It is one of the greatest misfortunes that can befall a woman at any point in her life – to loose her husband. No matter the length of time she spent with him in matrimony, the grief and sorrow she experiences cannot be quantified. It is an eternal loss; and so, no matter how much we try to console or encourage the truth is, she has lost her soul-mate. All we can do is give her time. For it is only time, as they say, that heals all. It is vital that she finds the right support – morally and otherwise from relatives, friends and loved ones so that she can see her way through this mournful period. Unfortunately, more often than not the reverse is usually the case.
In different parts of the world, irrespective of religion, tradition and culture, widows are victims of violence and oppression at the hands of close family members and so-called friends, especially their in-laws. The story below clearly illustrates my thoughts on this matter. The characters and locations are real.
Personally, I believe that my father allowed himself to be the sacrificial lamb for my sake. It was as if he was communicating from his grave and saying, “Here my eldest daughter… Chinwe, take it… this is your breakthrough in your course to support the widows of Nigeria… For my sake your voice and desire will be heard and accepted finally by our people,” and if I tire in this campaign through my poetry and writings, then I have disgraced my father’s memory. This is the only way I can appease my father’s soul.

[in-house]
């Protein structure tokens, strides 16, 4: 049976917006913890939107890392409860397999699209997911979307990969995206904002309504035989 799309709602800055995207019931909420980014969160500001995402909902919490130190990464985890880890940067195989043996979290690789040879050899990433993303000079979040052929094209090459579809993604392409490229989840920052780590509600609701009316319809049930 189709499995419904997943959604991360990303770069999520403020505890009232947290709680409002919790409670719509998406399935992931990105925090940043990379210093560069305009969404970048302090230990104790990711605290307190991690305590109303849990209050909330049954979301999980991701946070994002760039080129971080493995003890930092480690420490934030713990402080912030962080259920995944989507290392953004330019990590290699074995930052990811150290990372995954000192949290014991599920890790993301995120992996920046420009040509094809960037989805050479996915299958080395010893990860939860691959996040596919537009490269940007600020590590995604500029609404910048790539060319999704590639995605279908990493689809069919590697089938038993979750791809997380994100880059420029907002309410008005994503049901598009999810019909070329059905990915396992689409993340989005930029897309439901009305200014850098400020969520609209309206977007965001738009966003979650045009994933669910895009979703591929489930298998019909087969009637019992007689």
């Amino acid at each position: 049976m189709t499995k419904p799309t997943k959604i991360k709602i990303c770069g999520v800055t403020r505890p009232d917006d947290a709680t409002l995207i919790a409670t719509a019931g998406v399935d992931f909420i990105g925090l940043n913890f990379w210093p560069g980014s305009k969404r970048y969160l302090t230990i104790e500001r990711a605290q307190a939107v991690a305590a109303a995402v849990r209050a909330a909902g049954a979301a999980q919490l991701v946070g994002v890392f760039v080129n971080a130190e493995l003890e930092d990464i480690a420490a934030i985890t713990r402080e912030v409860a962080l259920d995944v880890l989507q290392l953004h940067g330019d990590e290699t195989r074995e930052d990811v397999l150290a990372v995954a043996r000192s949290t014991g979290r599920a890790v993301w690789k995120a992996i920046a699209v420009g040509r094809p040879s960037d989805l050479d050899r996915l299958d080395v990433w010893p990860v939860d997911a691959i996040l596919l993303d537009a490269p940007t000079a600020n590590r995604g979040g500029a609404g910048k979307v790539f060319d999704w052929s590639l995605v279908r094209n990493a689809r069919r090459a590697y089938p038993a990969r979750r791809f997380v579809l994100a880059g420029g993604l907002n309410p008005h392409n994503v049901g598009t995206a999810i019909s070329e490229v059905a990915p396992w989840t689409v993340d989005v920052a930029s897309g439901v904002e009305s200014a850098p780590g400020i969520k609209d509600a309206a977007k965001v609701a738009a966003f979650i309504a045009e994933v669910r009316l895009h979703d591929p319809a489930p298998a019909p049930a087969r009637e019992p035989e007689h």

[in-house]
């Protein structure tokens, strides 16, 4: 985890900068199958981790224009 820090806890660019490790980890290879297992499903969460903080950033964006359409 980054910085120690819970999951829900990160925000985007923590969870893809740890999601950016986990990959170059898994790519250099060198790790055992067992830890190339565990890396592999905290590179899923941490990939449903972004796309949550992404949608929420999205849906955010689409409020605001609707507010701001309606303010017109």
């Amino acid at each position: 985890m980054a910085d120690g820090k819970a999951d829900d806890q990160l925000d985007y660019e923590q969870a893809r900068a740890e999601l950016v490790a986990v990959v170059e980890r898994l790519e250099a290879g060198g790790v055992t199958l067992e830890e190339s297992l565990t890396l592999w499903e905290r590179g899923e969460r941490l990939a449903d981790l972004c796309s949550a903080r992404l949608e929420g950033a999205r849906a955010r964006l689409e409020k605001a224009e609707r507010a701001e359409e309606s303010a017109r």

So I ask this question – Do widows deserve to have their human rights stripped from them and violated when their husbands die?
My father, Mr. Wisdom Azubuike died on the 8th of August 2006, aged 60yrs and was to be buried on the 24th of August 2006. He died seated while on duty at work. He was thought to be asleep on duty, but instead, he was dead…(he was a security guard at the Apapa Branch of Intercontinental Bank PLC in Lagos, Nigeria). Autopsy result stated he had suffered a sudden attack of ‘Hypertension’, because he did not know that his blood pressure had been rising for quite some time.
My mother, my siblings and my father’s elder brother, Mr.Christian Azubuike, along with other family friends accompanied the corpse to our village on the 23rd August 2006 following the wake-keep that was held on the night of the 22nd August in Festac Town, Lagos. Before leaving for the village, my father’s brothers, had collected eighty thousand naira, (the whole money) which was given to the family by the Bank, as support for any expenses incurred on the burial arrangements. His brothers said it was the fee that was to be paid to perform some burial rites for the corpse and also prepare things such as refreshments, etc for the reception of guests after the burial. My recently widowed mother was left penniless. Regardless, they heartlessly demanded for more but for the fact that she and my younger brother scolded them and argued the fact that there was no more money left to give.
On the night of the 23rd when my family arrived at the village, at our compound my Uncle, Christian suddenly and surprisingly ran into occupy the family house, (just a 2 bedroom bungalow-like house, which was owned by my late Grandparents) with his other brother, Leonard and their children, and my Aunt Mrs Rozaline – stating that my father had no house of his own therefore they would take over the bungalow. In this way my mother and her family were not even given any welcome or a place to lay their heads for the night. They actually rested in the coastal bus (donated to them by the Bank as means of transportation) and slept without food or bathing. Betrayal is an ugly word, especially in the context of family.